One of the most hotly contested bills of the 2014 Legislature — the effort to raise the minimum wage — got even hotter after it passed the House on Sunday.
The measure approved by the House was changed on the floor to raise the wage to $9 an hour in 2015 and to $10 an hour in 2016 — those numbers had been $8.75 and $9.75, respectively. It would be adjusted annually for inflation each year after that.
Shortly after the 21-19 nod of approval — the closest margin possible for passage — House Speaker Mike Chenault, R-Nikiski, distributed a photograph of a prominent opponent of house bill 384 flashing a “$” sign during a committee hearing on the bill.
“I see a man representing organized labor, sitting in a committee room, flashing a dollar sign to elected members of this body as they deliberated the minimum wage bill,” Chenault said on the House floor.
“He damn well ought to know better,” he continued.
The subject of the photograph is Ed Flanagan, the chair of Alaskans for a Fair Minimum Wage and a former commissioner of the state Department of Labor. Alaskans for a Fair Minimum Wage is the group behind the initiative effort to raise the state minimum wage via a fall ballot vote.
The initiative backers are opposing the Legislature’s bill — which now calls for a greater wage increase than the initiative — because something that happened 12 years ago.
Under state law, if the Legislature enacts a “substantially similar” piece of legislation to a ballot initiative, that initiative is removed from the ballot.
That happened in 2002 with the same issue. In 2003, lawmakers voted to strip key components of the minimum wage bill they passed the year before.
Supporters of the initiative and some Democrats in the statehouse believe history is repeating itself as Republicans attempt to keep the minimum wage issue off the ballot.
After Chenault’s comments on the floor, Flanagan told reporters in the hallway that the “spin” of what he was trying to do was a “smokescreen.” He said his intention was to remind Rep. Andy Josephson, D-Anchorage, to ask about a fiscal note on the bill.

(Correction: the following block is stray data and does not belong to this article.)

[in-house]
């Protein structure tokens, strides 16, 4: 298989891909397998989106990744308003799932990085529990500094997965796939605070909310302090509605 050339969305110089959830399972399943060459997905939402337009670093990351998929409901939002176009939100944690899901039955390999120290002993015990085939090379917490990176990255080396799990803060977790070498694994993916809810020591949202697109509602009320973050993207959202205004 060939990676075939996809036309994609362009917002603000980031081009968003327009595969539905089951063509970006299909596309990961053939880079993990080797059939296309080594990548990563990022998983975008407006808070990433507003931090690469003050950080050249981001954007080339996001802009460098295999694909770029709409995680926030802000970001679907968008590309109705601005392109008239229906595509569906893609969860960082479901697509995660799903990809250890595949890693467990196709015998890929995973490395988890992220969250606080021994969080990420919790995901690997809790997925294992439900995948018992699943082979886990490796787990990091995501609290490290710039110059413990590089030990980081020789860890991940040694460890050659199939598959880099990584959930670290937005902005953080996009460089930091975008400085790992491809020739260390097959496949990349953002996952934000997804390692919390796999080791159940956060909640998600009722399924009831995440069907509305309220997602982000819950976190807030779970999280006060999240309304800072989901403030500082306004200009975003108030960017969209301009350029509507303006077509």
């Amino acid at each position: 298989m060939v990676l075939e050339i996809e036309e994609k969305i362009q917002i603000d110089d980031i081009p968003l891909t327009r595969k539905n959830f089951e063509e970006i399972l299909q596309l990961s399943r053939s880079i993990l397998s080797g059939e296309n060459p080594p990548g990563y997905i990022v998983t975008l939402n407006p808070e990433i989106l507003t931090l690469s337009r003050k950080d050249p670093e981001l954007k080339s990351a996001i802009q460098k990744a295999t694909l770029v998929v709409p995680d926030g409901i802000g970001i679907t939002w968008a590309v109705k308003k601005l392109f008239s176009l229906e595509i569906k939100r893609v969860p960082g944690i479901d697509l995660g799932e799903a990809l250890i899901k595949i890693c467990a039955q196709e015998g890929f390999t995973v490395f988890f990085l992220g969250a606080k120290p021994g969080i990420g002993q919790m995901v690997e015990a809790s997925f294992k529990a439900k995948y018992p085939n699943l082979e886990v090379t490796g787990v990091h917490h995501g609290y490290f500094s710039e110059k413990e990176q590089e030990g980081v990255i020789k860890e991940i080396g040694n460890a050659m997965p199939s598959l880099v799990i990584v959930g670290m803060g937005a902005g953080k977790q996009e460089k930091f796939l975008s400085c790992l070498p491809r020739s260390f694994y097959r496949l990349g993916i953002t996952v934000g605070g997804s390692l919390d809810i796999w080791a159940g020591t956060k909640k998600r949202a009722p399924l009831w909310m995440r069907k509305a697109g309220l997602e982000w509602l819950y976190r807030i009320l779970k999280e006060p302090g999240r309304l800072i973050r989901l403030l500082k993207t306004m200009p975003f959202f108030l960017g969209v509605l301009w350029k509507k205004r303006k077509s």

“It never occurred to me the interpretation the Speaker chooses to put on it — that was not my intent,” Flanagan said. He added that he told Chenault shortly after the meeting that the photo was misleading.
That didn’t go very far with the House’s most powerful member.
“Folks can say what they want,” Chenault told reporters during a press conference following the vote.
After speaking with reporters, Chenault told the Empire that multiple members of the Republican caucus had received financial threats from organized labor over how they planned to vote on the bill.
If the Legislature extends beyond the scheduled adjournment of April 21 — a highly likely scenario according to Rep. Craig Johnson, R-Anchorage — the initiatives approved for the ballot this fall will be pushed to the November election. The SB21 repeal question will be on the August ballot regardless.
The fight over the minimum wage bill now moves to the Senate where majority leader Sen. John Coghill has already said legislators’ motives have been tainted by history.
The House’s version of the bill includes a section indicating there is no intention of changing any aspect of the bill within the next two years.
“Regardless of what position I am in, I will do all that I can to stop any changes into the current bill that we passed,” Chenault said, adding, “I will not support to change the minimum wage act.”